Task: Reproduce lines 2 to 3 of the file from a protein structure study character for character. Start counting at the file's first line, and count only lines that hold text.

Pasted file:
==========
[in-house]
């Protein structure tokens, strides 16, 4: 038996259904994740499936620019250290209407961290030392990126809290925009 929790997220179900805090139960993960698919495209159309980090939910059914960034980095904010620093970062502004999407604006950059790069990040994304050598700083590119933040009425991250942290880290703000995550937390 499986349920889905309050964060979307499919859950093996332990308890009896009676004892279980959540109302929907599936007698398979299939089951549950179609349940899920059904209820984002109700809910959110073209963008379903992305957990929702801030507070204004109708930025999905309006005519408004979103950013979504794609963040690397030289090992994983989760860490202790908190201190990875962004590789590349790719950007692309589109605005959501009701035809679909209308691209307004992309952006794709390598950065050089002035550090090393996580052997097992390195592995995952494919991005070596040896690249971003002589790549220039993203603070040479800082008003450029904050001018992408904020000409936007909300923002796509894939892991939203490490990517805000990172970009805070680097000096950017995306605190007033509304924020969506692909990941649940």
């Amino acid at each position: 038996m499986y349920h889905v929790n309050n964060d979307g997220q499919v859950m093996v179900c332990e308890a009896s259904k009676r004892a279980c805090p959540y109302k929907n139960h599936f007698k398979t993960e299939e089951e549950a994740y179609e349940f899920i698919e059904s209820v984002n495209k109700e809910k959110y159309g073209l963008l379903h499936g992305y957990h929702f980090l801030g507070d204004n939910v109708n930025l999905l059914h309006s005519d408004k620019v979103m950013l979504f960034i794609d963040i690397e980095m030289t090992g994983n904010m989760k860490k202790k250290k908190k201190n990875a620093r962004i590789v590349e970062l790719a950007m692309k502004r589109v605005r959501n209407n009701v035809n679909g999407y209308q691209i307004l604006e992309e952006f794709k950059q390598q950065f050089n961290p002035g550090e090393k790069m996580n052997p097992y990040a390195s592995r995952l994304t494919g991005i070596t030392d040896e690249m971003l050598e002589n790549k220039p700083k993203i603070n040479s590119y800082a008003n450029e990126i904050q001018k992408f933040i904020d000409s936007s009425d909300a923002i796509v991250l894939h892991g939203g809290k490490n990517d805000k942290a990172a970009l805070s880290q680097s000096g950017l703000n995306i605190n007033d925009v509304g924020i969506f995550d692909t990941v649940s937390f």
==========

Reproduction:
């Protein structure tokens, strides 16, 4: 038996259904994740499936620019250290209407961290030392990126809290925009 929790997220179900805090139960993960698919495209159309980090939910059914960034980095904010620093970062502004999407604006950059790069990040994304050598700083590119933040009425991250942290880290703000995550937390 499986349920889905309050964060979307499919859950093996332990308890009896009676004892279980959540109302929907599936007698398979299939089951549950179609349940899920059904209820984002109700809910959110073209963008379903992305957990929702801030507070204004109708930025999905309006005519408004979103950013979504794609963040690397030289090992994983989760860490202790908190201190990875962004590789590349790719950007692309589109605005959501009701035809679909209308691209307004992309952006794709390598950065050089002035550090090393996580052997097992390195592995995952494919991005070596040896690249971003002589790549220039993203603070040479800082008003450029904050001018992408904020000409936007909300923002796509894939892991939203490490990517805000990172970009805070680097000096950017995306605190007033509304924020969506692909990941649940």
């Amino acid at each position: 038996m499986y349920h889905v929790n309050n964060d979307g997220q499919v859950m093996v179900c332990e308890a009896s259904k009676r004892a279980c805090p959540y109302k929907n139960h599936f007698k398979t993960e299939e089951e549950a994740y179609e349940f899920i698919e059904s209820v984002n495209k109700e809910k959110y159309g073209l963008l379903h499936g992305y957990h929702f980090l801030g507070d204004n939910v109708n930025l999905l059914h309006s005519d408004k620019v979103m950013l979504f960034i794609d963040i690397e980095m030289t090992g994983n904010m989760k860490k202790k250290k908190k201190n990875a620093r962004i590789v590349e970062l790719a950007m692309k502004r589109v605005r959501n209407n009701v035809n679909g999407y209308q691209i307004l604006e992309e952006f794709k950059q390598q950065f050089n961290p002035g550090e090393k790069m996580n052997p097992y990040a390195s592995r995952l994304t494919g991005i070596t030392d040896e690249m971003l050598e002589n790549k220039p700083k993203i603070n040479s590119y800082a008003n450029e990126i904050q001018k992408f933040i904020d000409s936007s009425d909300a923002i796509v991250l894939h892991g939203g809290k490490n990517d805000k942290a990172a970009l805070s880290q680097s000096g950017l703000n995306i605190n007033d925009v509304g924020i969506f995550d692909t990941v649940s937390f």